The opinion of the court was delivered by: Kestin, J.A.D.
 Before Judges King, Kestin and Cuff.
On appeal from the Superior Court of New Jersey, Law Division, Civil Part, Somerset County.
Defendants appeal from the trial court's order denying their motion for summary judgment dismissal of a defamation action based upon the publication of a news article about the closing of an automobile dealership, Somerset Hills Audi (SHA). A simultaneously entered discovery order granting plaintiffs' cross-motion is also a subject of this appeal. It provides:
Defendant shall provide to counsel for Plaintiffs the name, address and telephone number of each and every subscriber to The Bernardsville News as of August, 1995, for the reasons stated on the record, in open Court, and it is further ordered that Plaintiff shall give Defendant prior notice of the letter to be sent to Defendant's newspaper subscribers.
We reverse and dismiss the complaint.
On August 9, 1995, an article on the first page of the Bernardsville News (the News), under the byline of David Polakiewicz, discussed the recent shut-down of SHA, a Bernardsville dealership:
The findings of a police investigation into the closing of the Somerset Hills Audi dealership last month have been forwarded to the Somerset County Prosecutor's Office to determine if any criminal charges are warranted against its owners.
Detective Sgt. Kevin Valentine said Monday police began investigating the circumstances around the July 28 closing of the Morristown Road car dealership after complaints were received from employees that paychecks had bounced.
Valentine said that if the prosecutor's office finds criminal wrongdoing, a further investigation would be conducted. If found to be a civil matter, Valentine said police involvement would end. Former employees of the dealership would then have to pursue legal action themselves to recoup wages due from the owners of the defunct business.
Valentine said the closing occurred due to a financial dispute involving the dealership's owners and Volkswagen Credit Inc. (VCI) of Woodcliff Lake. The owners, he said, were apparently in arrears on payments owed to the credit company.
VCI obtained an order in state Superior Court in early July, Valentine said, which froze the assets of the dealership. The court document lists the owners of Somerset Hills Audi, Inc. as Paul Reynolds, James Sedore and Mayfair Investments, Inc. Reynolds and Sedore could not be reached for comment on Tuesday.
The balance of the article gave an account of the alarmed reaction of dealership employees regarding their bounced paychecks, as well as the predicament of customers who had been taken by surprise by the closure of SHA.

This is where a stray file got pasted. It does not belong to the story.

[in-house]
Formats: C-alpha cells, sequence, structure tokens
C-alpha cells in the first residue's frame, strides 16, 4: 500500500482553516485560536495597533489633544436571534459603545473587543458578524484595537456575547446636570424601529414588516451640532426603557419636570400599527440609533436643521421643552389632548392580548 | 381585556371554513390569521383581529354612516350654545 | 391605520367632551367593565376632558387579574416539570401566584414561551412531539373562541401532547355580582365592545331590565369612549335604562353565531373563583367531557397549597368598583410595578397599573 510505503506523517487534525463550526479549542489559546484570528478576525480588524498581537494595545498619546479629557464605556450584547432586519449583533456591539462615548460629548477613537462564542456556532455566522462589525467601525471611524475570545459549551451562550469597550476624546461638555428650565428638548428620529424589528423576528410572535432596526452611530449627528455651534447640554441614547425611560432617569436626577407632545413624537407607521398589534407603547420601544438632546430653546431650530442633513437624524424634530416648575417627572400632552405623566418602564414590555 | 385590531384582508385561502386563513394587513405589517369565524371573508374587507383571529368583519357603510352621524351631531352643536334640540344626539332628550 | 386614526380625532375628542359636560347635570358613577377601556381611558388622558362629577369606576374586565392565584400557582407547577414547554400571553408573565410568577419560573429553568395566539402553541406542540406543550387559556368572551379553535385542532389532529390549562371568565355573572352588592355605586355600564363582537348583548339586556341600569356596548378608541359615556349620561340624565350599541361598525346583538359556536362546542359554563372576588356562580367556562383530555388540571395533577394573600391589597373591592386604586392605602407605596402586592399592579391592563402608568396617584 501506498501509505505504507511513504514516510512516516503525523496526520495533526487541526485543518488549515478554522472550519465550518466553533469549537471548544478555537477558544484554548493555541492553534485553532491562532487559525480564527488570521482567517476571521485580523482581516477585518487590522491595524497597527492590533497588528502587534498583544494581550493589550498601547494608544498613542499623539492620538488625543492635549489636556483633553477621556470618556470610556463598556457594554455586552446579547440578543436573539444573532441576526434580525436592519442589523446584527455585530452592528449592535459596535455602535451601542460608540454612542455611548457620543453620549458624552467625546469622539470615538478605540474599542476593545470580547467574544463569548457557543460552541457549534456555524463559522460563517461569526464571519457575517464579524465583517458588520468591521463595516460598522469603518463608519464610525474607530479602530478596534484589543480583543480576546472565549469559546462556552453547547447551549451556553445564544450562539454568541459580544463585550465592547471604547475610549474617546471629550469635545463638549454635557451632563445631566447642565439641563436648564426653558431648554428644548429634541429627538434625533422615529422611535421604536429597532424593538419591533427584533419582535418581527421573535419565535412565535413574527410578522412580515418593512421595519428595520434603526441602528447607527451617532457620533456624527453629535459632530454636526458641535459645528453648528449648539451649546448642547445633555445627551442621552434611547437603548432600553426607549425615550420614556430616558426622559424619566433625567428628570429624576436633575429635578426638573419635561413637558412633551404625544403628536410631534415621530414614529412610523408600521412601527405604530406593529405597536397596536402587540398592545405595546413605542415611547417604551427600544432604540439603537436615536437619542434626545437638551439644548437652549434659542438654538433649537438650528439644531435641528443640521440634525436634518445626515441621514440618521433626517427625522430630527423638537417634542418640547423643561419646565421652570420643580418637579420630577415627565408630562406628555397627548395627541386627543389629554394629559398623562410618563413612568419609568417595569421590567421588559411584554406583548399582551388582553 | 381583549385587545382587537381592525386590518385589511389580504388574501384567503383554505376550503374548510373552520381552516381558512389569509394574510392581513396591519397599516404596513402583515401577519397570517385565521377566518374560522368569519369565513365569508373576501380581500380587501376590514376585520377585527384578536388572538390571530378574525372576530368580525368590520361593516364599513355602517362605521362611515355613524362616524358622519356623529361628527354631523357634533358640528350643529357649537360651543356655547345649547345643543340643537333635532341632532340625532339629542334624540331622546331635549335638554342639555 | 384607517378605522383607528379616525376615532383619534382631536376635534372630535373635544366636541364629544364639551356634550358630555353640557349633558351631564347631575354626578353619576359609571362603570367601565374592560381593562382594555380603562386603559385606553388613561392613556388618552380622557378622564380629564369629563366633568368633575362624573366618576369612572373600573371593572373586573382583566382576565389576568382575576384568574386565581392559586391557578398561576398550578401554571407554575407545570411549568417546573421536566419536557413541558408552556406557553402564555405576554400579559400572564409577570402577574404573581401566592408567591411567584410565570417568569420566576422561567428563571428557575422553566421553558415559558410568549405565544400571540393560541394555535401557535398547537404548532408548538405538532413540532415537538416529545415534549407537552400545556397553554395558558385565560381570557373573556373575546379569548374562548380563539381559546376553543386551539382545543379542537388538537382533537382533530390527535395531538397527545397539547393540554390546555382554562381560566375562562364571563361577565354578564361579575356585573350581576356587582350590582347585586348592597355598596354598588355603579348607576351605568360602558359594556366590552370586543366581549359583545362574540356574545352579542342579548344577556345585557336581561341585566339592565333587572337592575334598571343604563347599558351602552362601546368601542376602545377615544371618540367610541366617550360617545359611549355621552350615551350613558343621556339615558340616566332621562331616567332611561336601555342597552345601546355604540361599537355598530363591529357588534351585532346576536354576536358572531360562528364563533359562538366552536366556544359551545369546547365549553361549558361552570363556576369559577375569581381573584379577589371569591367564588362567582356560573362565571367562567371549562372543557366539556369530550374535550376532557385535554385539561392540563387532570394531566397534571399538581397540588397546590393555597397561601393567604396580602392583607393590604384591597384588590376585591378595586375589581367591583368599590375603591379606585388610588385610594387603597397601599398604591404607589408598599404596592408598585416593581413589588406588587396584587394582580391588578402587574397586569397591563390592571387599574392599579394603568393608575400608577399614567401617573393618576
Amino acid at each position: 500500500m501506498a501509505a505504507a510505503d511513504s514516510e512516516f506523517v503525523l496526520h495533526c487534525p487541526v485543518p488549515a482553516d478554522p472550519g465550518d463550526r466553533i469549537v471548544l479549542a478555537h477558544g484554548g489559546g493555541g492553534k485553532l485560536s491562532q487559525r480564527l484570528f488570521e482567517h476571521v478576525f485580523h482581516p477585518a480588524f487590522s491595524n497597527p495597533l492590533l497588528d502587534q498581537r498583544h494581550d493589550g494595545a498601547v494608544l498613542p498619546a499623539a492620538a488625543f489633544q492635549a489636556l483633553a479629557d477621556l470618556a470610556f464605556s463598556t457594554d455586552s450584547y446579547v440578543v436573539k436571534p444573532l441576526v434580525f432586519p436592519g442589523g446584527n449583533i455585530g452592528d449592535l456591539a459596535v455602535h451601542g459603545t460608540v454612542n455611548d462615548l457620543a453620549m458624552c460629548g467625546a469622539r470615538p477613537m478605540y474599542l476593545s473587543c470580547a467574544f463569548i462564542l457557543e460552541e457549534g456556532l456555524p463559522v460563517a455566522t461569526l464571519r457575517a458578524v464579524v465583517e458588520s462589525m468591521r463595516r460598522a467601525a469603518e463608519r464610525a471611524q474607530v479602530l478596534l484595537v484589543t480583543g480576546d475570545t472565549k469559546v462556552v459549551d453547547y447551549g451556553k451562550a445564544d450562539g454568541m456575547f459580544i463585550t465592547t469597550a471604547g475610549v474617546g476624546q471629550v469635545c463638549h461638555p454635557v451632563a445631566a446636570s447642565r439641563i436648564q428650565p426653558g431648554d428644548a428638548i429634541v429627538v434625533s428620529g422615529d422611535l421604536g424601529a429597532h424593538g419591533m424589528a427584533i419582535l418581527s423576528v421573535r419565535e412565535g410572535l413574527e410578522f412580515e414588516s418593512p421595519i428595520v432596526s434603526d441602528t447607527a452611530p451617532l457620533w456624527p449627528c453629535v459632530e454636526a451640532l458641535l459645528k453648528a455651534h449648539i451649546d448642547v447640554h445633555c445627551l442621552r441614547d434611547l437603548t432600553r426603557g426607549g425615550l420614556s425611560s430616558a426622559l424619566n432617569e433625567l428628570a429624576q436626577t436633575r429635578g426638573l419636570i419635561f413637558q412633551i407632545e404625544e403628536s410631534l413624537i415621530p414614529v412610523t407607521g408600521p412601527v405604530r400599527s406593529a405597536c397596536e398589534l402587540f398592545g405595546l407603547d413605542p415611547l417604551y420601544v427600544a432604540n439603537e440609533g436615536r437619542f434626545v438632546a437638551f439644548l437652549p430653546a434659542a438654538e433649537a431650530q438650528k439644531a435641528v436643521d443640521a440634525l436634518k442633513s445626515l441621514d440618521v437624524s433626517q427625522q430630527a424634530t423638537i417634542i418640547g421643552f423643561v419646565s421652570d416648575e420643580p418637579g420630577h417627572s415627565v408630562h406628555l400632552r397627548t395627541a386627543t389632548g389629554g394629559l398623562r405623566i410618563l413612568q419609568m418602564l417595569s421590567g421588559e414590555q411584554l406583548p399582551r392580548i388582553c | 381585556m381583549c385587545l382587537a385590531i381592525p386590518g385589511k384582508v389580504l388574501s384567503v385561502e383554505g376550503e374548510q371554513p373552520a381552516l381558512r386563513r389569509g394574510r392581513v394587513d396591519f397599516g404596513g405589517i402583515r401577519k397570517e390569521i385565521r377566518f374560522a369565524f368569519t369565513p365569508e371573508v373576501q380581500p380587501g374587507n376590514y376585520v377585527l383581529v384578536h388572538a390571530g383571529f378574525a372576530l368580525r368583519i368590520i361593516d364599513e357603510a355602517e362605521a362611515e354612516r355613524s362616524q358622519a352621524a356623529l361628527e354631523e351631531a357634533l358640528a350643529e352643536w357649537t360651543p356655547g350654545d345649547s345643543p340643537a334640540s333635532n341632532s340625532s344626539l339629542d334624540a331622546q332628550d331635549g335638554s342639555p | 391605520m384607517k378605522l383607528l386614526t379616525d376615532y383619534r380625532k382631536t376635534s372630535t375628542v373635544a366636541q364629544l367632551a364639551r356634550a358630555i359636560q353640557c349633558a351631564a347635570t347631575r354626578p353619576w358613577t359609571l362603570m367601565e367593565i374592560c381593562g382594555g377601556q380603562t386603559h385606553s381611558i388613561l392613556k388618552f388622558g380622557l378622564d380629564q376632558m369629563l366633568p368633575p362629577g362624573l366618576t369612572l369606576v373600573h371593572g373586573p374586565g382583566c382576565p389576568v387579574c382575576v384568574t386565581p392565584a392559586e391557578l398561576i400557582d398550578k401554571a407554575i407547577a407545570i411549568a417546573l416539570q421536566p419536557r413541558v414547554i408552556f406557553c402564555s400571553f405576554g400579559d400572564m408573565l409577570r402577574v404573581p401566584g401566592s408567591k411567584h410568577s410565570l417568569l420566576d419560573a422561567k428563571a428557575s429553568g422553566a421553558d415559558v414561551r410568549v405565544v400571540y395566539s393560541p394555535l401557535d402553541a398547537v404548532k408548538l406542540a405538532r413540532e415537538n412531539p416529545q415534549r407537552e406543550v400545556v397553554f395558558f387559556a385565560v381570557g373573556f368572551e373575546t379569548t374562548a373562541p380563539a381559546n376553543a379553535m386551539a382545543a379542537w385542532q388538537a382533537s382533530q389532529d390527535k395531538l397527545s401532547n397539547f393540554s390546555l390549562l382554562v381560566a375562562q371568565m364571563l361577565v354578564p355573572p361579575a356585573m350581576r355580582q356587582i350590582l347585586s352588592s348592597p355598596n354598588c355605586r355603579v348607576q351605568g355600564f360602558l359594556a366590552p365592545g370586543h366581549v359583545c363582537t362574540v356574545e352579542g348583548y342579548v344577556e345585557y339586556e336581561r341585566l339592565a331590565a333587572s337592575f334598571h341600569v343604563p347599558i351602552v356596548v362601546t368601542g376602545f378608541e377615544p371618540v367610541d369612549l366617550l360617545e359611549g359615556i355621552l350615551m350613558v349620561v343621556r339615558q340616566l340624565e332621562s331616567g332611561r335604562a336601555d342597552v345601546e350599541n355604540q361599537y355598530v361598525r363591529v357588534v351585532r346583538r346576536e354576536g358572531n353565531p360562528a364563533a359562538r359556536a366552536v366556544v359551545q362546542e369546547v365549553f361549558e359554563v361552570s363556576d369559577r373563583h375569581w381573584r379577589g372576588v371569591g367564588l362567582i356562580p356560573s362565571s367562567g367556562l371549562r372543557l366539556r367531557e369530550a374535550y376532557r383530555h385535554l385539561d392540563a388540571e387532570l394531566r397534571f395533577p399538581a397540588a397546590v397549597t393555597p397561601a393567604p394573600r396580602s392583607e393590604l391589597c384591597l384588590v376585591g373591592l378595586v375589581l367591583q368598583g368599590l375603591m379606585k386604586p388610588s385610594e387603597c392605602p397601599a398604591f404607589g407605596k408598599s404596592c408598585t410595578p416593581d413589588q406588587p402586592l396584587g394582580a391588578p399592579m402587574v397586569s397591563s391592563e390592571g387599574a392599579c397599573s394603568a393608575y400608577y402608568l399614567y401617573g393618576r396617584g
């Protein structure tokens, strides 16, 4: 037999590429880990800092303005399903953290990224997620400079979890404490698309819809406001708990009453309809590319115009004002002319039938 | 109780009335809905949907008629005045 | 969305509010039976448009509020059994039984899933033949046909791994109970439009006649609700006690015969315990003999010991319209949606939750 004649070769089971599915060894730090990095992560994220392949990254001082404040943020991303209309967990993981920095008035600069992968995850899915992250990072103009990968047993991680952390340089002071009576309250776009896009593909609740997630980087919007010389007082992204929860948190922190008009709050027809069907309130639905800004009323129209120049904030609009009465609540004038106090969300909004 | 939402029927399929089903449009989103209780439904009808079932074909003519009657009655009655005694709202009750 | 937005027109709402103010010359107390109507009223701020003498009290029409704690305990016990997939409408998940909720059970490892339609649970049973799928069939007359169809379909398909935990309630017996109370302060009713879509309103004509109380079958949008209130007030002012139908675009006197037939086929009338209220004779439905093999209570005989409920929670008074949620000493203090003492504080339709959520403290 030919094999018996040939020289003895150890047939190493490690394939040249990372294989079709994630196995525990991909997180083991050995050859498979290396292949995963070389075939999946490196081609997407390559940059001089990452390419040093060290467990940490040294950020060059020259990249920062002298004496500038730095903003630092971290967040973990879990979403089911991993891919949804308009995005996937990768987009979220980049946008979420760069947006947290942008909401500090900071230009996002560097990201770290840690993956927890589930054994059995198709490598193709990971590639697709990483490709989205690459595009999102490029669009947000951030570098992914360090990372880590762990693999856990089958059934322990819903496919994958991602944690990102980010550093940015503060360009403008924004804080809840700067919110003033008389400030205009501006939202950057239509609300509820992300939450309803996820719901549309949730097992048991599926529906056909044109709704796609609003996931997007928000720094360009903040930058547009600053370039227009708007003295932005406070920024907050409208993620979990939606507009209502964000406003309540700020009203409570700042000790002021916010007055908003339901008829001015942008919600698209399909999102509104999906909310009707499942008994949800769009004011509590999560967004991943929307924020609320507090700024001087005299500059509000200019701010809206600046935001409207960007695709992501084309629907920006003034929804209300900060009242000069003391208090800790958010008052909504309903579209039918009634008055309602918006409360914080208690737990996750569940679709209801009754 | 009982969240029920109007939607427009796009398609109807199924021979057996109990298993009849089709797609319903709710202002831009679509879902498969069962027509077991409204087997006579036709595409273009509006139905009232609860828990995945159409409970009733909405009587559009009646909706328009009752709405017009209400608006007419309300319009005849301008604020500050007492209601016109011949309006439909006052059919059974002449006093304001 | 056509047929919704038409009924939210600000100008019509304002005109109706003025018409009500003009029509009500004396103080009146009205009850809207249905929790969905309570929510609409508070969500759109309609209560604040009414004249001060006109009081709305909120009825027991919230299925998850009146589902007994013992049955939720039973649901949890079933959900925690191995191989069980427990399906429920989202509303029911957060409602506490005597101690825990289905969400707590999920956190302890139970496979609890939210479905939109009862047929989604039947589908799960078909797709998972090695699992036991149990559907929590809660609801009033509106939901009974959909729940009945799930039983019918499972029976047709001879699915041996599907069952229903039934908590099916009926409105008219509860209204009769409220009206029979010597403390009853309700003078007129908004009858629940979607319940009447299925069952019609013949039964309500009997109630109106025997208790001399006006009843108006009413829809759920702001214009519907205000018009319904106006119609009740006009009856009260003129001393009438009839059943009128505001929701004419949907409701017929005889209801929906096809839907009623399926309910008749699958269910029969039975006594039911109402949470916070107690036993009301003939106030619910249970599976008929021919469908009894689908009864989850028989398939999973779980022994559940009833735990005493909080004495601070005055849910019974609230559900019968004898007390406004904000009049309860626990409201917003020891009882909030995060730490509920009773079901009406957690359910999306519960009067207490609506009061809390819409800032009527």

The defamation suit was brought by James P. Sedore and Paul Reynolds, Jr. against the News; Polakiewicz, the reporter; The Recorder Publishing Co., publisher of the News; and Charles Zavalick, editor of the News. Plaintiffs contend that the defamation consisted of the false attribution to them of an ownership interest in SHA. They contend further that the News article's use of the phrase "[t]he court document" incorrectly implied that the source of the ownership information was an order obtained by VCI. Plaintiffs maintain they were not owners of SHA, but "victims" like the other employees, because their paychecks also bounced and they lost their jobs. Although plaintiffs acknowledge SHA's wrongdoing was accurately described in the article, they assert that because they were falsely named as owners, the wrongdoing was erroneously attributed to them by implication, injuring their reputations as a result, and causing them damage.
Both Reynolds and Sedore had years of experience working with Audi. When an Audi dealership in Bernardsville, which had previously employed Reynolds, was up for sale in 1994, Reynolds went to David T. Lardier, President of Mayfair Investment Corporation (Mayfair), intending to borrow funds to purchase the dealership. Lardier instead decided to have his corporation buy the dealership, with Reynolds and Sedore to be minority shareholders owning interests of five percent each. Reynolds testified that he and Sedore were useful to Lardier because he "needed automobile experience to get a franchise."
SHA was incorporated on July 26, 1994. On September 12, 1994, a letter was sent to VCI as part of an application for a line of credit for "floor plan" financing of new and used vehicles for the dealership. The letter described Lardier as "dealer principal and president" of SHA; Sedore as Vice President and General Manager; and Reynolds as Vice President. Both Sedore and Reynolds were termed "minority shareholders," each possessing five percent of the corporate shares. The letter indicated that SHA had been capitalized by Lardier alone, and that Sedore and Reynolds "will not contribute to [SHA] financially. . . ."